By Giancarlo Santoro, Sports Writer
Athletes Jason Collins and Michael Sam have something in common. Unfortunately, the similarity they share is something that has not been universally accepted. It is one that millions are fighting for on a daily basis.
Despite both men being on opposite ends of their professional careers and from different generations, they share the common desire to make something out of their lives. Like the rest of us, they want to make a name for themselves.
But in the past year, these individuals chose to risk it all by making arguably one of the biggest decisions of their lives. They both announced they were gay.
Considering Sam has yet to be drafted into the NFL and the 35-year-old Collins is nearing the end of his career after signing a 10-day contract with the Brooklyn Nets, these men have already done what millions have only dreamed.
Unfortunately for many who have come out, their dreams can, and have, turned into nightmares.
Pacific Lutheran University senior Lucas Kulhanek, a former Pierce County representative of The Gay, Lesbian & Straight Education Network (GLSEN), noted the difficulty that gay athletes face when deciding whether or not to “come out of the closet.”
“If I was a gay athlete, I would have to think about the consequences that would occur and also the benefits,” Kulhanek said. “Ultimately, they are paving a path for future gay athletes, which is a difficult and brave thing to do.”
Both Collins and Sam’s statements have rightly been met with a wave of support. But on the other side, many have asked, what is the world coming to? In short, it is becoming more tolerant.
Senior Amy Wooten, president of PLU’s Student-Athlete Advisory Committee (SAAC), has been working hard to spread an attitude of tolerance around PLU.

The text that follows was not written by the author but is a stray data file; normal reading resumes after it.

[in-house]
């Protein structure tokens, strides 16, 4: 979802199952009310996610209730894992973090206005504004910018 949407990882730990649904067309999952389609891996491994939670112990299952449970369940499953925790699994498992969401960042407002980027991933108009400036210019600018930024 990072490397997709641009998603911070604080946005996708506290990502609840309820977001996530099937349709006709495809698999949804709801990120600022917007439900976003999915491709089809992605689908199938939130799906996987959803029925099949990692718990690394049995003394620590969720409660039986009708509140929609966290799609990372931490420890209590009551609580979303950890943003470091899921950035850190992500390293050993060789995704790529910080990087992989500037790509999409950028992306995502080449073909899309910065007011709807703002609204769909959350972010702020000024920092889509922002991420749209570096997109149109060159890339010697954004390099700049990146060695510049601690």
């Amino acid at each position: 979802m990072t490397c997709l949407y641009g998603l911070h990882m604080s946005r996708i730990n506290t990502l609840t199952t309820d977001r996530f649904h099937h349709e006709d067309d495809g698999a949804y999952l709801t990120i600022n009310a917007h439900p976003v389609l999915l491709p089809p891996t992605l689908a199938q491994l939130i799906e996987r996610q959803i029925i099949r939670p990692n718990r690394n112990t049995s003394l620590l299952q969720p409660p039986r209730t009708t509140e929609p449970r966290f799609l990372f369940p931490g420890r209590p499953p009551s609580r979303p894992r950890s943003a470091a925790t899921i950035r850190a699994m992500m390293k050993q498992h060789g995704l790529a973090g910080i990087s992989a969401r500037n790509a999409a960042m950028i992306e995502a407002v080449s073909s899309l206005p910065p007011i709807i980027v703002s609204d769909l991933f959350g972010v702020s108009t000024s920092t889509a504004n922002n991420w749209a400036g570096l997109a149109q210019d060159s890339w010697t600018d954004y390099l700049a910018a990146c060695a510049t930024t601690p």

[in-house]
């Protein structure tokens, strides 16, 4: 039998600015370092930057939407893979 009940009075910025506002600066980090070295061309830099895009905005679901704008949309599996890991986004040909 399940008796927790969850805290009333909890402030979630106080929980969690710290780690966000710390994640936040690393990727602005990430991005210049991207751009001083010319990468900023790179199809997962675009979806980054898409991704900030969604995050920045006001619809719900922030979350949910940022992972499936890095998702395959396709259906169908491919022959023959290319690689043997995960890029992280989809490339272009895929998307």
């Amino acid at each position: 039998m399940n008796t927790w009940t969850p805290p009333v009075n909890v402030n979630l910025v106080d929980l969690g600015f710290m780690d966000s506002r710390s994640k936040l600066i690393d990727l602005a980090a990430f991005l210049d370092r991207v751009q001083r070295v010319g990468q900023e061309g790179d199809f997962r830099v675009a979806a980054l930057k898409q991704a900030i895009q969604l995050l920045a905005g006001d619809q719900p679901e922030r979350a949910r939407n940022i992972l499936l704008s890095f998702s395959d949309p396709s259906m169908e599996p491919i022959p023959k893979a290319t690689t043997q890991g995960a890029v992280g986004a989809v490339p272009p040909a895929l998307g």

“This year it has been my goal to make sure SAAC is doing everything they can to show that we are a welcoming and inclusive environment to anyone and everyone in the PLU community,” Wooten said. “We as a committee want to foster the notion that it doesn’t matter what your sexual orientation is. If you’re our teammate, then we will respect you.”
With the recent failure of the anti-gay bill proposed to the Arizona legislature last week, more and more people like Kulhanek and Wooten are actively standing up against sexual discrimination.
“Whether its topics on religious affiliation, ethnicity or even sexual orientation, it really all comes down to respecting your teammates and respecting the game you play,” Wooten said.
Although Collins and Sam are by no means the first professional athletes to open up about their sexuality, they are joining a select list that is growing by the day. In Collins’ case, he has already made history by becoming the first openly gay player to compete in an NBA game.
And in truth, it’s about time.
“I honestly think it was bound to happen at some point, and it is extremely beneficial to society as a whole,” Kulhanek said. “Exposure is what humans need and homophobia gets addressed through exposure and advocacy.”
A common argument some critics make when athletes come out is that media attention actually does more harm than good to the athlete. It has been said that focusing on gay athletes coming out actually brings more negativity than acceptance.
While that may be true in some circumstances, positive media attention can also encourage others to conquer their fears.
“Gay athletes need to come out on their own terms,” Kulhanek said. “They need to decide when the best time is for them because many people struggle with coming out based on the situation they are in.”
Luckily for the millions who live in fear of ridicule and discrimination based on their sexual orientation, organizations are popping up around the country to help gay and lesbian people feel accepted.
“SAAC is the voice of the student athletes, and I believe that the topic of sexual orientation isn’t going to go away if we ignore it,” Wooten said. “That’s why we have found that adopting campaigns like the ‘You Can Play Project’ is important. No one should ever feel excluded or uncomfortable to be themselves in their own environment.”